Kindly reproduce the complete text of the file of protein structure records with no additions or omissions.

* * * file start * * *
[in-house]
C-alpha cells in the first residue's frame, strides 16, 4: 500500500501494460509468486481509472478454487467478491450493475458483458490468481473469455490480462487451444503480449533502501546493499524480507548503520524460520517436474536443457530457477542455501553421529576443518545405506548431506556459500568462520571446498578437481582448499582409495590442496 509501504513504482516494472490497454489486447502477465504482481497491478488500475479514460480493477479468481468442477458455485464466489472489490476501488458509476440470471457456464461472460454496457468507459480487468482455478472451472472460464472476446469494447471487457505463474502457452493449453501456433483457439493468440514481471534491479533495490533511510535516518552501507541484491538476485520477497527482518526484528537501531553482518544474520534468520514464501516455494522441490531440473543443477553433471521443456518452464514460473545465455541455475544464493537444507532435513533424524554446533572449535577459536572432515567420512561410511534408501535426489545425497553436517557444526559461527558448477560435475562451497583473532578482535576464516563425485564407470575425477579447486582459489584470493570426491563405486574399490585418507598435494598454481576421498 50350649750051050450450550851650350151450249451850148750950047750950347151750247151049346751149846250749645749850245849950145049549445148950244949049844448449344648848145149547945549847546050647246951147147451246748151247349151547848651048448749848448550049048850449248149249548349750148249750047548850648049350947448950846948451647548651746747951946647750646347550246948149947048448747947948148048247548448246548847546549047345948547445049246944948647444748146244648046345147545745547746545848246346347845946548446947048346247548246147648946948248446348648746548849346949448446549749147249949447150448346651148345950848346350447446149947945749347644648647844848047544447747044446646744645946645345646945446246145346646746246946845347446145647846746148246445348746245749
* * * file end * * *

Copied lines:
[in-house]
C-alpha cells in the first residue's frame, strides 16, 4: 500500500501494460509468486481509472478454487467478491450493475458483458490468481473469455490480462487451444503480449533502501546493499524480507548503520524460520517436474536443457530457477542455501553421529576443518545405506548431506556459500568462520571446498578437481582448499582409495590442496 509501504513504482516494472490497454489486447502477465504482481497491478488500475479514460480493477479468481468442477458455485464466489472489490476501488458509476440470471457456464461472460454496457468507459480487468482455478472451472472460464472476446469494447471487457505463474502457452493449453501456433483457439493468440514481471534491479533495490533511510535516518552501507541484491538476485520477497527482518526484528537501531553482518544474520534468520514464501516455494522441490531440473543443477553433471521443456518452464514460473545465455541455475544464493537444507532435513533424524554446533572449535577459536572432515567420512561410511534408501535426489545425497553436517557444526559461527558448477560435475562451497583473532578482535576464516563425485564407470575425477579447486582459489584470493570426491563405486574399490585418507598435494598454481576421498 50350649750051050450450550851650350151450249451850148750950047750950347151750247151049346751149846250749645749850245849950145049549445148950244949049844448449344648848145149547945549847546050647246951147147451246748151247349151547848651048448749848448550049048850449248149249548349750148249750047548850648049350947448950846948451647548651746747951946647750646347550246948149947048448747947948148048247548448246548847546549047345948547445049246944948647444748146244648046345147545745547746545848246346347845946548446947048346247548246147648946948248446348648746548849346949448446549749147249949447150448346651148345950848346350447446149947945749347644648647844848047544447747044446646744645946645345646945446246145346646746246946845347446145647846746148246445348746245749